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Cunningham joins SC Democrats unhappy with US House proposal

November 29, 2021 GMT
Former Democratic U.S. Rep. Joe Cunningham testifies before a South Carolina Senate subcommittee considering new maps for U.S. House districts on Monday, Nov. 29, 2021, in Columbia, S.C. Cunningham asked senators to reject the new maps, saying they appeared to be drawn by a partisan hack to help Republicans.(AP Photo/Jeffrey Collins)
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Former Democratic U.S. Rep. Joe Cunningham testifies before a South Carolina Senate subcommittee considering new maps for U.S. House districts on Monday, Nov. 29, 2021, in Columbia, S.C. Cunningham asked senators to reject the new maps, saying they appeared to be drawn by a partisan hack to help Republicans.(AP Photo/Jeffrey Collins)
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Former Democratic U.S. Rep. Joe Cunningham testifies before a South Carolina Senate subcommittee considering new maps for U.S. House districts on Monday, Nov. 29, 2021, in Columbia, S.C. Cunningham asked senators to reject the new maps, saying they appeared to be drawn by a partisan hack to help Republicans.(AP Photo/Jeffrey Collins)

COLUMBIA, S.C. (AP) — South Carolina Democratic senators said Monday they want more information about how staff members came up with the proposed new maps for U.S. House seats before they can support them.

The new maps didn’t make wholesale changes in the state’s seven U.S. House districts and, as drawn, the state would be very likely to continue to send six Republicans and one Democrat to Washington.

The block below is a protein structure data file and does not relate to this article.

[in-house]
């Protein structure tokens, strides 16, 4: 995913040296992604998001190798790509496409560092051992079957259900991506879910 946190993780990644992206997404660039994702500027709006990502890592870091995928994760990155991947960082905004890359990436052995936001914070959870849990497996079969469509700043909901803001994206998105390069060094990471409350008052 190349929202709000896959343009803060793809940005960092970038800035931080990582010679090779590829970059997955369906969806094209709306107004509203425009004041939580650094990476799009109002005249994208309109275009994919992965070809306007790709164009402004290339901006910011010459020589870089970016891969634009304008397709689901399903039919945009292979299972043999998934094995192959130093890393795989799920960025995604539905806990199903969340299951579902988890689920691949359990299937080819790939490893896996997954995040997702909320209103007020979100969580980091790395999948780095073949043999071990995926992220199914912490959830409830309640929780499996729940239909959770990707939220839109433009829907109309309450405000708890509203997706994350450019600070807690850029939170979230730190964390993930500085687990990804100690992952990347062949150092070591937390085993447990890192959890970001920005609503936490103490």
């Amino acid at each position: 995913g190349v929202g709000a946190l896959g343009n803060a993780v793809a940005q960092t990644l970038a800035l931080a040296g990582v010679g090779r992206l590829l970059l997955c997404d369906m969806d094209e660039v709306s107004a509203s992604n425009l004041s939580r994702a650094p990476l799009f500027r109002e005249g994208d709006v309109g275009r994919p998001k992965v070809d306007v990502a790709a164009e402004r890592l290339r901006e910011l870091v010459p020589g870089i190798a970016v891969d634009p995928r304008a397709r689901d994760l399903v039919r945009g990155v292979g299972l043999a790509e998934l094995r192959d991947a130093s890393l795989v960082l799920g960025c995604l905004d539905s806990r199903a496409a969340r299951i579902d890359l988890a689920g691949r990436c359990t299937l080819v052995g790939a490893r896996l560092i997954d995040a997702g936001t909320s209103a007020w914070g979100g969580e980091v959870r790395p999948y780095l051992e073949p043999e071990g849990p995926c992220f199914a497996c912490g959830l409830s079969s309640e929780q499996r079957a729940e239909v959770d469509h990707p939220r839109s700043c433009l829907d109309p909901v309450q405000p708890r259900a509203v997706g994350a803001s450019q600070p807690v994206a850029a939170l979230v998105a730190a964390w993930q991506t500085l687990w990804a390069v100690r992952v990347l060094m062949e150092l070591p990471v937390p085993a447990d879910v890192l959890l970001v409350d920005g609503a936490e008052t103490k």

Republicans on the committee said little about the plans and no vote was taken by the subcommittee. The panel did OK small changes Monday in state Senate districts that they have already approved. The entire Senate is set to return for a special session to consider the new maps next Monday.

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“I think I need to analyze why Charleston County was cut up the way it was,” said Sen. Margie Bright Matthews, a Democrat from Walterboro.

The changes made in the proposed districts put more likely Republican voters into the coastal 1st District, which is the only one in South Carolina where a Democrat has flipped a seat from Republicans since 1986 — and just for one term.

That Democrat, Joe Cunningham, appeared before the Senate subcommittee Monday, saying it appeared the new districts were drawn by “a partisan hack” and if Republicans want to regain a majority in the U.S. House in 2022 they should go earn it at polling places and not on a computer in the map room.

“The folks in Washington, D.C., drawing these maps don’t like competition. They don’t want close elections. They want safe elections. And they want to make sure that what happened in 2018 never happens again. Even if they have to rig the system to do it,” said Cunningham, who is running for governor in 2022 against Republican incumbent Henry McMaster and at least two other Democratic challengers.